NOAA 2006-R206
Contact: Jim Teet
NOAA News Releases 2006
NOAA Home Page
NOAA Public Affairs


Officials from NOAA's National Weather Service congratulated the emergency management team of Logan, Utah, today for completing a set of rigorous criteria necessary to earn the StormReady distinction.

“StormReady encourages communities to take a proactive approach to improving local hazardous weather operations and public awareness," said Kevin Barjenbruch, warning coordination meteorologist at the National Weather Service forecast office in Salt Lake City. “StormReady arms communities with improved communication and safety skills needed to save lives and property – before and during the event.”

The nationwide community preparedness program uses a grassroots approach to help communities develop plans to handle local severe weather and flooding threats. The program is voluntary and provides communities with clear-cut advice from a partnership between local National Weather Service forecast offices and state and local emergency managers. StormReady started in 1999 with seven communities in the Tulsa, Okla., area. There now are more than 900 StormReady communities in 49 states.

Larry Dunn, meteorologist-in-charge of the Salt Lake City forecast office, will present a recognition letter and special StormReady signs to city officials at the Logan City Council meeting this evening. The StormReady recognition will remain in effect for three years when the county will go through a renewal process.

“Every year, around 500 Americans lose their lives to severe weather and floods,” said retired Air Force Brig. Gen. David L. Johnson, director of NOAA's National Weather Service. “More than 10,000 severe thunderstorms, 2,500 floods and 1,000 tornadoes impact the United States annually, and hurricanes are a threat to the Gulf and East Coasts. Potentially deadly weather can affect every person in the country. That’s why NOAA's National Weather Service developed the StormReady program.”

To be recognized as StormReady, a community must:

  • Establish a 24-hour warning point and emergency operations center;
  • Have more than one way to receive severe weather forecasts and warnings and to alert the public;
  • Create a system that monitors local weather conditions;
  • Promote the importance of public readiness through community seminars;
  • Develop a formal hazardous weather plan, which includes training severe weather spotters and holding emergency exercises.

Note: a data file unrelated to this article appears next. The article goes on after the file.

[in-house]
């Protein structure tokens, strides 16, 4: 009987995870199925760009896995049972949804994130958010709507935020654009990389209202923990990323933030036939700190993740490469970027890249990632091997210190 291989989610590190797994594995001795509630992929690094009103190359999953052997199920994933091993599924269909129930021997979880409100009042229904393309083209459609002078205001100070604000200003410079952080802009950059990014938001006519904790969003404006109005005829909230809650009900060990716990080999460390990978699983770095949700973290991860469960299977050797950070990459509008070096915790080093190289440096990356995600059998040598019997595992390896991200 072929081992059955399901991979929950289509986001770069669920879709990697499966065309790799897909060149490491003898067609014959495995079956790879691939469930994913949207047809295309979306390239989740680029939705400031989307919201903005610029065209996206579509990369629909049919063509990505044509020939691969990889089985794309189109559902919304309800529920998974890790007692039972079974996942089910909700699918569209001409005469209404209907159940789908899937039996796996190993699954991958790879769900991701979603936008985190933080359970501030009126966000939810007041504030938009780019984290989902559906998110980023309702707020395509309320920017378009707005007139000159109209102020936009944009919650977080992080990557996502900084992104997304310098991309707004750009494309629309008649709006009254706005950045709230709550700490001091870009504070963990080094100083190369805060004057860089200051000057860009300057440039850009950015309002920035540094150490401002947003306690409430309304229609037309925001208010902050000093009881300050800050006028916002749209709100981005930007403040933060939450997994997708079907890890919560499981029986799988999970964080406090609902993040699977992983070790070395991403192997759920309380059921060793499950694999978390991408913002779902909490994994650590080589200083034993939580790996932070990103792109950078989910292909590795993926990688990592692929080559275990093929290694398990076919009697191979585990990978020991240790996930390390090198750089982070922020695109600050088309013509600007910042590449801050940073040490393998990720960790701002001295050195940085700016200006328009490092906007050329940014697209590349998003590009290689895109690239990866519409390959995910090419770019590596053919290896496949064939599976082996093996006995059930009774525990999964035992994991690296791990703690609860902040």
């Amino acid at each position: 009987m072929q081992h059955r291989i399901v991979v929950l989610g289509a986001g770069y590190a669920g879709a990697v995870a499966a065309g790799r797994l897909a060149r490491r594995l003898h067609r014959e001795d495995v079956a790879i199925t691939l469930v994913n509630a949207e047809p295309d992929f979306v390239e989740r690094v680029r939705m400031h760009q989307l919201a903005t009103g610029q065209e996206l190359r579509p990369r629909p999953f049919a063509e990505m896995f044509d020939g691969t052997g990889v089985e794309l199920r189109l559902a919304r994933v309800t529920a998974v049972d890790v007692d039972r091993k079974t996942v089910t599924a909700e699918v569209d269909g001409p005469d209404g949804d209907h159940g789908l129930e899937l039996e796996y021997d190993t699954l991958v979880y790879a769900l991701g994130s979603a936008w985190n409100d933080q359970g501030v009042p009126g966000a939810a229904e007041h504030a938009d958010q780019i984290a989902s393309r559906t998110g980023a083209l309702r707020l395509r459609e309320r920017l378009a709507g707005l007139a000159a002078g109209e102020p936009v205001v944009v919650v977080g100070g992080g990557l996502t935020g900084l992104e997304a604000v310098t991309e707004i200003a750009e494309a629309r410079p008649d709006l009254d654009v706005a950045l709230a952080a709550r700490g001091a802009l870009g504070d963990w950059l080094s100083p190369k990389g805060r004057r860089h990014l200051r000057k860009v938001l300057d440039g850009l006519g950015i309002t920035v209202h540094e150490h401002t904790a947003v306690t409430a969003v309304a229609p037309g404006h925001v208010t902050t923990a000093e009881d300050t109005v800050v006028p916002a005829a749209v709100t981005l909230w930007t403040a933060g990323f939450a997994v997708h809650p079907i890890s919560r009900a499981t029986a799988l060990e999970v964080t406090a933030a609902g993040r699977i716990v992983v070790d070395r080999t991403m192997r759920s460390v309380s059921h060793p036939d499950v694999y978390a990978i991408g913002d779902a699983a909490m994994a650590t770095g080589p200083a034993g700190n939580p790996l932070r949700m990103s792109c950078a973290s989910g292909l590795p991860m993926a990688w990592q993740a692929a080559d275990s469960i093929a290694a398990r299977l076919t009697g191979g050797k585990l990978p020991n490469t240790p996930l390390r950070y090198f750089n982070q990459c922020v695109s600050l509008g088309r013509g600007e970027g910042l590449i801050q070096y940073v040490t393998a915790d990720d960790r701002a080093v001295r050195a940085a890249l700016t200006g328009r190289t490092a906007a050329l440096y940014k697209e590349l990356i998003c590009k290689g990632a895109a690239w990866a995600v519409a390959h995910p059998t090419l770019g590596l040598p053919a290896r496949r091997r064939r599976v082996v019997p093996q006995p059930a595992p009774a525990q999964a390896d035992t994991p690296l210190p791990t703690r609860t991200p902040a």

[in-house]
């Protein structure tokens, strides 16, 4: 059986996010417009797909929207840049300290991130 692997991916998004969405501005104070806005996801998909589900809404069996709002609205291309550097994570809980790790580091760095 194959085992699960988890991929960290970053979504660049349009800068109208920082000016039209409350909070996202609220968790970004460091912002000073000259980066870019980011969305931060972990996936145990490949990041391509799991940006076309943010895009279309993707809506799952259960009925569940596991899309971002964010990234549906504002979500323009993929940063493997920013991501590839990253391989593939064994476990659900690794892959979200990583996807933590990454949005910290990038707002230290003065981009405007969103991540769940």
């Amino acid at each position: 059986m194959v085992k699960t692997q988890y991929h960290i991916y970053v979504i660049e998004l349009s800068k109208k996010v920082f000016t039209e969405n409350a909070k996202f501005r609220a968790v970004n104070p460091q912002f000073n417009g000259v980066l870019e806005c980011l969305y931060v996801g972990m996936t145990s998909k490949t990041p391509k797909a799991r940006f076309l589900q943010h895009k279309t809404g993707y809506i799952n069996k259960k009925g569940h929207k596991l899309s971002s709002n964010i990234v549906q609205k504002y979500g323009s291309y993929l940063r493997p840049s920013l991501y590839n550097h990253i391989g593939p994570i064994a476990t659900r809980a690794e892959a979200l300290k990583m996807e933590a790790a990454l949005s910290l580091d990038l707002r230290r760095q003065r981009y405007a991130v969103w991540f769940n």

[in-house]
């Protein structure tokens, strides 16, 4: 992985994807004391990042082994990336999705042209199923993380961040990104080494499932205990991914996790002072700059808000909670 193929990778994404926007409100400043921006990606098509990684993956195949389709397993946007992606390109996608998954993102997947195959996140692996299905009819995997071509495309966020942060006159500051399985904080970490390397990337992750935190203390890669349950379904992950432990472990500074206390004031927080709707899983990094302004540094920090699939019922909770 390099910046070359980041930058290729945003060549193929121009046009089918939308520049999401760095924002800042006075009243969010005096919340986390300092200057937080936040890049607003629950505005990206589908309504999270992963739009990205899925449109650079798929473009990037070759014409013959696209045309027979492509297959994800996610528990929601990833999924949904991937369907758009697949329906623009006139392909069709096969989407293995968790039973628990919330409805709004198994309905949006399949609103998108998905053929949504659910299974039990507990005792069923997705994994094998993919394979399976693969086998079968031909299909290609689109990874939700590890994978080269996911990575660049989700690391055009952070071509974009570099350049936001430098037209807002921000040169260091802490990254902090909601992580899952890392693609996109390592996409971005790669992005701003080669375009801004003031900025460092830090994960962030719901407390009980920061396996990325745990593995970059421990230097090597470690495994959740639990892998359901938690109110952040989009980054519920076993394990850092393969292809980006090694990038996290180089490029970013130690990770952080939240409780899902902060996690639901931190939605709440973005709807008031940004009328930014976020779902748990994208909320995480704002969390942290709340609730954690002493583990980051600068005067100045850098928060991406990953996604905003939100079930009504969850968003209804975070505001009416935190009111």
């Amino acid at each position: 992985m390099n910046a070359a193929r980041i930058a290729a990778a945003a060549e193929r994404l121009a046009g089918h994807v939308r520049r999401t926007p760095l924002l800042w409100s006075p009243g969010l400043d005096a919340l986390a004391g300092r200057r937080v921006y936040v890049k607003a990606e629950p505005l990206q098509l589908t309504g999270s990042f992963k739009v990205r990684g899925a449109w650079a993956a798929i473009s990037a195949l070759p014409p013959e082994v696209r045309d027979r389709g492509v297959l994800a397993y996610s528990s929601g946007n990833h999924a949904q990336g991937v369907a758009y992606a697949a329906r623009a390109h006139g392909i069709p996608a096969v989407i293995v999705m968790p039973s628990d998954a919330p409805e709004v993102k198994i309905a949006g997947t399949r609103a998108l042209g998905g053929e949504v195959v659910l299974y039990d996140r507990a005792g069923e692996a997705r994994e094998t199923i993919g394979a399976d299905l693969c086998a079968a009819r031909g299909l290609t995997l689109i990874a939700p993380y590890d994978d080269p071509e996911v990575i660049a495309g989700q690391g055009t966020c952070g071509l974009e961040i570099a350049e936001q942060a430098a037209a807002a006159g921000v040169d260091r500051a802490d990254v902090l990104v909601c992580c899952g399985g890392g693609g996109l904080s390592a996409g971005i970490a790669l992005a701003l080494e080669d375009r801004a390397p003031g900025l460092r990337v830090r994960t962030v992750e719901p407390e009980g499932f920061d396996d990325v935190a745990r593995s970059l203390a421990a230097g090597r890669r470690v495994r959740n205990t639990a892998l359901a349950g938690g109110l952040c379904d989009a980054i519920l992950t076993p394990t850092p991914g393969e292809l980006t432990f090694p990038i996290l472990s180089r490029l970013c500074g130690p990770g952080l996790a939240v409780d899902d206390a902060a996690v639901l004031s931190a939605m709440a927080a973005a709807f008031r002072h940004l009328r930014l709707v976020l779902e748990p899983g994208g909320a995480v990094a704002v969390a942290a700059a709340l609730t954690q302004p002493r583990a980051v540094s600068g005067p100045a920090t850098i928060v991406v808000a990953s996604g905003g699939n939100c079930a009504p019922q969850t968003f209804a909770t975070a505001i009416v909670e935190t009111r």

The City of Logan has already seen the benefits of becoming StormReady. In working toward StormReady recognition last winter, Logan officials incorporated hydrometeorological monitoring equipment into a hazardous weather operations plan. When flooding occurred along the troubled Blacksmith Fork River in spring 2005, the city was prepared.

“We were ahead of the water rather than behind it,” said Will Lusk, safety/environmental health manager for the city of Logan. “While we still suffered some losses, damages were much less than what they could have been.”

“Just like communities, families need to be prepared for hazardous weather by having an action plan,” added Barjenbruch. “Through StormReady, the National Weather Service educates Americans about what to do when severe weather strikes, because it is ultimately everyone’s responsibility to protect themselves.”

The National Weather Service is part of the National Oceanic and Atmospheric Administration, an agency of the U.S. Commerce Department. NOAA is dedicated to enhancing economic security and national safety through the prediction and research of weather and climate-related events and providing environmental stewardship of our nation’s coastal and marine resources. Through the emerging Global Earth Observation System of Systems (GEOSS), NOAA is working with its federal partners and 60 countries to develop a global monitoring network that is as integrated as the planet it observes.

On the web:


NOAA’s National Weather Service:

StormReady program information:

National Weather Service in Salt Lake City: